Debunking the Top Six Reasons Against Electronic Giving-Pt 1

by | November 3, 2016

It’s 2016, but I still receive push back from church leaders about offering electronic giving to their members. There are always reasons for the pushback and often there is internal struggle in the church between groups who want to utilize it and those who don’t. And yes, often those groups are at opposite ends of the age spectrum. Here is a list of common reasons I hear for not wanting to offer electronic giving, and my responses.

1. We don’t want to pay the fees.

Yes, allowing electronic giving means bank fees. But is having 98% of $100 dollars better than having 0% of $100? You will bring in “new money” by offering electronic giving, money that wouldn’t come in otherwise. Not to mention if people are able to set up recurring gifts they will not be as likely to miss their regular giving, which would bring in more money for the church.

That’s the practical part, now for the spiritual part. If you pay some money each month for fees, but because of electronic giving someone in your church has grown in their faith, is it money wasted? Of course not! Churches pay for things to help members grow spiritually all the time, and this is another opportunity.

Here’s the big question, what is giving all about in a church? If your answer is to maintain the budget or even to grow ministries I believe you’re mistaken. God doesn’t need our money to grow ministry. The purpose of giving is for us to show that God is in control, to thank Him for how He’s blessed us, and in return we have the cool opportunity to play a role in spreading the Gospel.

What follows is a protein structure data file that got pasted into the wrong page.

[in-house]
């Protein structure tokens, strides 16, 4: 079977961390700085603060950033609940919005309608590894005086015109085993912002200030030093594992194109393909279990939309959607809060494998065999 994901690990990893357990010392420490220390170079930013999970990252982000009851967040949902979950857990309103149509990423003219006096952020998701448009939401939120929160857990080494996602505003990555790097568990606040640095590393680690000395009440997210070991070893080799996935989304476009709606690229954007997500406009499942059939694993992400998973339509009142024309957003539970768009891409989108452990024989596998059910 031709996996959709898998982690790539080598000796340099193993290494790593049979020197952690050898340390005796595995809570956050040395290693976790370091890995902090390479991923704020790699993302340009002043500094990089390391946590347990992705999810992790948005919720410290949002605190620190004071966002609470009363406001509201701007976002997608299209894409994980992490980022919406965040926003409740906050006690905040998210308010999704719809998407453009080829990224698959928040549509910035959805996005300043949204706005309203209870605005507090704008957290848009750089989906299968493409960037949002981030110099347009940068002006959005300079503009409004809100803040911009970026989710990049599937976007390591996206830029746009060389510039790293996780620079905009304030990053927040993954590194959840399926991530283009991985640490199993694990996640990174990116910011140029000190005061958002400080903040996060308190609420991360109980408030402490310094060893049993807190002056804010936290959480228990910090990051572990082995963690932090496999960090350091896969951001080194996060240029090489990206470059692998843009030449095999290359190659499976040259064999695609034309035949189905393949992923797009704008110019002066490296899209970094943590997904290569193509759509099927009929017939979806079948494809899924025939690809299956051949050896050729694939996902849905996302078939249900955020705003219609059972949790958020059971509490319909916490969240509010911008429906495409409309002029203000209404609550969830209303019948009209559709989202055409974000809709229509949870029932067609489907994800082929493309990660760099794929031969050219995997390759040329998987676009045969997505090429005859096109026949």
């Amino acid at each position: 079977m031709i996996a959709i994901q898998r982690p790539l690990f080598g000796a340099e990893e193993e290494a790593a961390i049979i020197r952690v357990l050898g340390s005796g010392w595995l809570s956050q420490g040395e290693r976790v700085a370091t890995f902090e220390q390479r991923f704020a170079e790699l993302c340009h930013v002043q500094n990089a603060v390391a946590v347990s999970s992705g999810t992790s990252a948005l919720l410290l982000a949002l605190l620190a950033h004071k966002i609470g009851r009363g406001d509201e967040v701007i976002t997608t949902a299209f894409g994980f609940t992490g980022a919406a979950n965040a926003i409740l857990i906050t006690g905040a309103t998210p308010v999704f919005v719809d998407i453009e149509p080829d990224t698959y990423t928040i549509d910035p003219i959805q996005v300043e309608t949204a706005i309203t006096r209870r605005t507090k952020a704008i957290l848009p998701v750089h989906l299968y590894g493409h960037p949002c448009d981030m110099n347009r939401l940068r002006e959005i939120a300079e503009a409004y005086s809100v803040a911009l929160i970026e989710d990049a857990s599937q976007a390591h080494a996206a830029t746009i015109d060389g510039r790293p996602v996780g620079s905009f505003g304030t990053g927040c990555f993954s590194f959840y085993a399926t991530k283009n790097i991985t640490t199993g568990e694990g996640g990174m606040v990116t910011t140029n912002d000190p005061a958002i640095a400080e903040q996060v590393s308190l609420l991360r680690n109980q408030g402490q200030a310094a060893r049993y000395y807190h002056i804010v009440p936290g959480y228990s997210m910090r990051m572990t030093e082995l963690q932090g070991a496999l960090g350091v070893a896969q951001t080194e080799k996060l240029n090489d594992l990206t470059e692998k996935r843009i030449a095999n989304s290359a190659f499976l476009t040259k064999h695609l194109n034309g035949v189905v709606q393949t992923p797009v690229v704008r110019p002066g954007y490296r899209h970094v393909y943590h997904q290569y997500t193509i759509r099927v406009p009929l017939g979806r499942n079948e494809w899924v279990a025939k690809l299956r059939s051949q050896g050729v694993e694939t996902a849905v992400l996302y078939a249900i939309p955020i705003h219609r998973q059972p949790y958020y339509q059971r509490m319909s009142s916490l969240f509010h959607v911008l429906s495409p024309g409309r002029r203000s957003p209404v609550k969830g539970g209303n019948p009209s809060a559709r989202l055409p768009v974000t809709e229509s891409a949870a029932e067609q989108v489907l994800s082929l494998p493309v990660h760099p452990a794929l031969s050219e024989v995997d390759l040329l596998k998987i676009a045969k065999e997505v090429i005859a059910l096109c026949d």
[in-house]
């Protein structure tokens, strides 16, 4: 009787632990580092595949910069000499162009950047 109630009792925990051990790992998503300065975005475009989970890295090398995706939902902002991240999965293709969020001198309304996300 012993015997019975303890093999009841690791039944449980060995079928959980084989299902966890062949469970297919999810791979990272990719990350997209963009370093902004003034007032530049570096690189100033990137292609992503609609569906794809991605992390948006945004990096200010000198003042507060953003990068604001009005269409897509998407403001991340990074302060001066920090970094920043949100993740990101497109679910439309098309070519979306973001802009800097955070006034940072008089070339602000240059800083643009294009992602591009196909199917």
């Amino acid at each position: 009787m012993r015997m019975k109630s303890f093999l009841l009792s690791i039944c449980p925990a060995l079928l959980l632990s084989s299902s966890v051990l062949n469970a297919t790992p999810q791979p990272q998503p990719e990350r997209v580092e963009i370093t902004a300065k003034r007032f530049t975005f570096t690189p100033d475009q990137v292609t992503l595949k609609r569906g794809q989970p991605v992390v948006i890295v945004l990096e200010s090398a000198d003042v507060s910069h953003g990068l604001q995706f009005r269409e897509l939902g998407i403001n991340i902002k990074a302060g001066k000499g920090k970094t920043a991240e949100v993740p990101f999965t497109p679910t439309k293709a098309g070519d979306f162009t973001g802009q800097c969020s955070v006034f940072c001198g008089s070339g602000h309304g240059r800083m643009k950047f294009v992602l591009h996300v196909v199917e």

Finally, there are different ways to structure electronic giving. You can pay more per month and less per transaction or more per transaction and less per month. You can communicate which ways of electronic giving have lower fees so your members can choose how they give.

Ask churches in your area that offer online giving. Do they regret it? I can assure you the answer is no. A recent church staff member I met with told me about their church seeing a 15% growth in giving when electronic giving was instituted and the growth was due to new givers. A staff member at another church said their electronic giving constituted 30% of total giving and gave them a more regular cash flow because it was consistent.

2. If people really wanted to give they would bring a check to the service.

Yes, for your mature Christians they will always make the effort to give. But what about those who aren’t as mature or those who simply don’t have a checkbook like many in our younger generations.

What if on Sunday you announced that Sunday School would start the next week at 4:30 am? Sure some of your members would show up because they are that committed to doing whatever it takes. But I’m guessing your visitor count would be low, and most of your less engaged members wouldn’t be making the effort. You schedule your Sunday School right near the worship service so it will be easy for your people to make the transition to a small group. See the correlation?

What’s wrong with making it convenient for people to give to God?

3. We don’t want people to go into debt.

I’ve heard this before and I have to laugh. Can someone show me a person they know who has gone broke through giving to a Gospel centered church? Not to some tv evangelist or get rich quick scheme of course because those stories are out there, but to a real God honoring Biblical church?

Those who are giving for the right reasons will never go broke because God honors the heart that gives out of gratitude.

Now if this really is a worry, then you can restrict the use of credit cards if you are so inclined. Many electronic giving programs will allow you choose which cards to accept, although keep in mind by restricting certain cards you may miss out on some who would like to give in that manner.

Next week, I will conclude by debunking the last three reasons against electronic giving.

                                                  

Image: “Social media apps” by Jason Howie is licensed under CC BY 2.0

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